► BMW M5 Competition review
► We test the maxed-out M5
► Driven on track and on road
For most people, the BMW M5 is one helluva sports saloon. We can’t recall many people complaining it lacked poke or poise, but BMW’s gone and given us a made-over Competition spec model anyway.
As the 5 Series range underwent some minor updates in 2020 – spot the tweaked lights, front grille and bumpers all-round – the M5 is Competition-spec only from now in the UK.
CAR lives with the last BMW M5
What does the new BMW M5 Competition give me that the regular M5 doesn’t?
It adds a bit more power, for starters. Max output climbs by 25bhp to an eye-popping 617bhp, the 0-62mph time slices a tenth off… yep, these are marginal gains, alright. Torque is unaffected, at a treestump-pulling 553lb ft from just 1800rpm. Short on grunt it is not.
BMW says revised dampers makes the ride a little firmer for better body control when you’re on it and the electro-traction nannies are reconfigured for slicker handling. There’s also a fruitier exhaust.
So it’s little bits here and there – but they add up to a not-insignificant £6500 premium. Make that £8595 if you go one step further and choose the M Driver’s package that unties the digital shackles of a 155mph v-max to make a 190mph top speed.
How does it drive?
The 4.4-litre V8 turbo was hardly short on muscle before, but now it’s just rampant. Thwack all the settings up to aggressive and throttle response is uncannily brutal, the exhaust note loud and proud.
We like that you can still turn it down from 11, turning the M5 Competition into a more subtle, subdued kind of cruiser. But this is hardly what you’d call a Q car and, if anything, the slightly stiffened-up chassis takes the edge off the M5’s all-round everyday usability. We certainly appreciate the added body control on the track, but since you barely scratched beneath the standard M5’s talents on the road in the first place, the added benefits of the Competition will be largely unnoticed.
The end result is a little like the Alpine A110 S – stiffer, faster and tidier on track, but on the road? Just a little more annoying than the standard version as it bobs around our naff road surfaces.
The sensible, nagging part of our brain also wonders whether if you were that bothered about the track setup you’d get something different altogether, but as a one-size-fits-all monster? You could drive this 100 miles to a track in comfort, have a great time achieving single-digit mpg figures on the track and wind down with a calm, relaxing drive back home.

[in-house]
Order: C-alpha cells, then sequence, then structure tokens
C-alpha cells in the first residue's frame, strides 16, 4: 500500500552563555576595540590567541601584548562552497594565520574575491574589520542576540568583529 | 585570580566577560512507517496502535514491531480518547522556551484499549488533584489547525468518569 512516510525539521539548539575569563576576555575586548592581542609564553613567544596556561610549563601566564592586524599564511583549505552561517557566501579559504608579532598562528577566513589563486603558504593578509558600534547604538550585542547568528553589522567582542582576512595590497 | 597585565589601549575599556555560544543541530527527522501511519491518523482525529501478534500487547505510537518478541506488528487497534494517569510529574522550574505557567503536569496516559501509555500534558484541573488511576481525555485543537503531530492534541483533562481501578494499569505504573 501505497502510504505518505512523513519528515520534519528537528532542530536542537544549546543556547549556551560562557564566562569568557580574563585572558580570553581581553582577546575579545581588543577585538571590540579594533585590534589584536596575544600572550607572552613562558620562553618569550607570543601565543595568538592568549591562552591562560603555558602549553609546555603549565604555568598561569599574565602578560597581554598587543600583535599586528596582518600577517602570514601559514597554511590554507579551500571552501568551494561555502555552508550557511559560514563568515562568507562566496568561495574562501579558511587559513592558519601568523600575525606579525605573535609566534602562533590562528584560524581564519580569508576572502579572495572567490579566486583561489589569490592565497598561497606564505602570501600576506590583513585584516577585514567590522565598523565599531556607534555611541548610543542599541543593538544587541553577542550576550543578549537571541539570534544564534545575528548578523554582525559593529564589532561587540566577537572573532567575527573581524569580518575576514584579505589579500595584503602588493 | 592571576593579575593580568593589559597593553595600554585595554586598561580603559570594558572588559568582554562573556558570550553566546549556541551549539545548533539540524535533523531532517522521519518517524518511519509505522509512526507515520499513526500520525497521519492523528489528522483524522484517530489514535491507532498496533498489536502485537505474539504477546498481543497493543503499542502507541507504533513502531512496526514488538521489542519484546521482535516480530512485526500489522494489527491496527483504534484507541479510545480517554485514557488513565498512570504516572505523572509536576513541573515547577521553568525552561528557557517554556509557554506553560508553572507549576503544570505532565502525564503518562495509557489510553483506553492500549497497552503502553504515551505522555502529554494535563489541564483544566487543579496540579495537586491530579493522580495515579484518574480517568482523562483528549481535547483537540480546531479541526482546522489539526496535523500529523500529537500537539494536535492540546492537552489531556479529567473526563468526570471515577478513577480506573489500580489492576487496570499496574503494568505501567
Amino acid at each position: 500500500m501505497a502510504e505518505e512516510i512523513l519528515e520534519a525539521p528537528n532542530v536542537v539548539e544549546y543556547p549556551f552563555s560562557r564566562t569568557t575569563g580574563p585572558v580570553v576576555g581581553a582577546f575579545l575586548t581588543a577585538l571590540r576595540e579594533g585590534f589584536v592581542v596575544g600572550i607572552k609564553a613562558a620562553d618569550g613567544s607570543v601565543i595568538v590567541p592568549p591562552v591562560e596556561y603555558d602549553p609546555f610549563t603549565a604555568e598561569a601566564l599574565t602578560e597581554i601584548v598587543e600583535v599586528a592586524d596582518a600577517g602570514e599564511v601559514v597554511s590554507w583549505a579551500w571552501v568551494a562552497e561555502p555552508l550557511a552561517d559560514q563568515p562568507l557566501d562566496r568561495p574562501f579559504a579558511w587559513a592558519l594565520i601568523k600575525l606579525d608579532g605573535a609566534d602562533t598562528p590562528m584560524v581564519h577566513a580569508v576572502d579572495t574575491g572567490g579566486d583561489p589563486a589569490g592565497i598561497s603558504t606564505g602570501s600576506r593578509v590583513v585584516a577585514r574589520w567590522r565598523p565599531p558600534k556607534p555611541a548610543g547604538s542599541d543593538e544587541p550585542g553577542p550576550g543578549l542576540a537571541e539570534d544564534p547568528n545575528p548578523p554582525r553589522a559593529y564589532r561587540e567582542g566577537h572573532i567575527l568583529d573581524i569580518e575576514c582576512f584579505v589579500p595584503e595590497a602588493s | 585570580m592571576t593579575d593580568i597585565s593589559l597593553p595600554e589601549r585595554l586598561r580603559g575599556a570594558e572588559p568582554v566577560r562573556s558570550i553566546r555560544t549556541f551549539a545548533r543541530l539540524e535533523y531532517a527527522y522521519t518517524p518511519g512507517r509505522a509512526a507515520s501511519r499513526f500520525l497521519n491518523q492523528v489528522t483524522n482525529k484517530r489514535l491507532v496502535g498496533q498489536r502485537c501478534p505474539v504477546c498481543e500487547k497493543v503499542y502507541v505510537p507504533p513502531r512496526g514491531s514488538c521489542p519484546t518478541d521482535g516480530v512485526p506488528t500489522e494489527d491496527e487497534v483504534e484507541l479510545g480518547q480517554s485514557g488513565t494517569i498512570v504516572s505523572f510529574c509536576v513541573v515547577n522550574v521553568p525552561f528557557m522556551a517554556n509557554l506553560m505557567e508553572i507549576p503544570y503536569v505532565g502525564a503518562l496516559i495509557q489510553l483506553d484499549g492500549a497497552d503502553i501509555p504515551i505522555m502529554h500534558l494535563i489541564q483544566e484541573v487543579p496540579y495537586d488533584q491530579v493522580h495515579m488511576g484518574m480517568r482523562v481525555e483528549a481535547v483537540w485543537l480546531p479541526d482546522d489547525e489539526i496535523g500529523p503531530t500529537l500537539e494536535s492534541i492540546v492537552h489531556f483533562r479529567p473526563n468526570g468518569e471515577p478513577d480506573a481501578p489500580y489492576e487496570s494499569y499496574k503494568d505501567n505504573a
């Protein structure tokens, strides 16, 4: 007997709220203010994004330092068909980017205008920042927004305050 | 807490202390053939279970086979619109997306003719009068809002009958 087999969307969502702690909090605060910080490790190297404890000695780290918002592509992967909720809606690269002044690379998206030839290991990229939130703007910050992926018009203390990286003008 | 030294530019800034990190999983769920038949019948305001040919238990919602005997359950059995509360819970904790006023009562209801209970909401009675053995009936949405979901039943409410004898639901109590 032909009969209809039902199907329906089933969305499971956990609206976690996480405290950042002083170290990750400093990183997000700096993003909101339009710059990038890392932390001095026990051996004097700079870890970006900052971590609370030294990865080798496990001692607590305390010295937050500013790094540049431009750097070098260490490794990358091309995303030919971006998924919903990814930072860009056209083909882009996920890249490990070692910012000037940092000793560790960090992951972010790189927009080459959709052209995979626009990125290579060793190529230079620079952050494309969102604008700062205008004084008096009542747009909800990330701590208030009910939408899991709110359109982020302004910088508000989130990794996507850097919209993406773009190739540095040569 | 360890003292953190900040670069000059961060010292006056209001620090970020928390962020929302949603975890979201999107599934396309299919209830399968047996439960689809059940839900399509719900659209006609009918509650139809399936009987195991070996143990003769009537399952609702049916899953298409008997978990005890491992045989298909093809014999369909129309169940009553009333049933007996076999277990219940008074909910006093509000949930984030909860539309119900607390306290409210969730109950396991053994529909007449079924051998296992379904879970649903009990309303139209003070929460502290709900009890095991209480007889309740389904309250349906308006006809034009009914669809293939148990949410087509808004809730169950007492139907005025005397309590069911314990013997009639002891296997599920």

If we’re being honest, we’d struggle to spot those 25 extra ponies, too: when 0-62mph takes a scant 3.3 seconds, you can understand the marginal gains. It feels brutally rapid in a straight line.
And the handling?
More subtle tweaks to the chassis hardly transform the handling, but the Competition pack tightens everything up nicely. Turn-in is improved, feeling more grounded and inspiring plenty of confidence as you pile into a series of B-road switchbacks. It’s still a heavy, big car (kerbweight = a lardy 1940kg), but the laws of physics have been tamed with deft accuracy by BMW’s M engineers. Stopping power is equally impressive, but under braking is when the weight chiefly makes itself known – taking just that little bit longer to shed speed as the body pitches back and forth.
So it’s undoubtedly impressive, but not without compromise. The Mercedes-AMG E63 S 4Matic+ is just as heavy on-paper, but manages to feel a little lighter on its feet, sitting lower to the ground and with a little less body roll. The downside is the unforgiving ride comfort over a standard model, which the M5 Competition better retains over a regular 5 Series.
We love the way you can flick between RWD and AWD at the touch of the button. The 4wd is in fact the key to the M5’s split personality, letting you play brute or suit card with nonchalant ease.
When powering hard out of second-gear corners, or when not lifting through a set of challenging third-gear esses, all-wheel drive is a big safety bonus.
The new 2020 BMW M5 Competition is still one helluva super-saloon. We already rate the regular M5 very highly and this addition just adds more drama, more finesse, more outright muscle to make it even better. It’s heavy, it’s pricey (just over £100k), but for the discerning few, this makes the maximum M5 even better.
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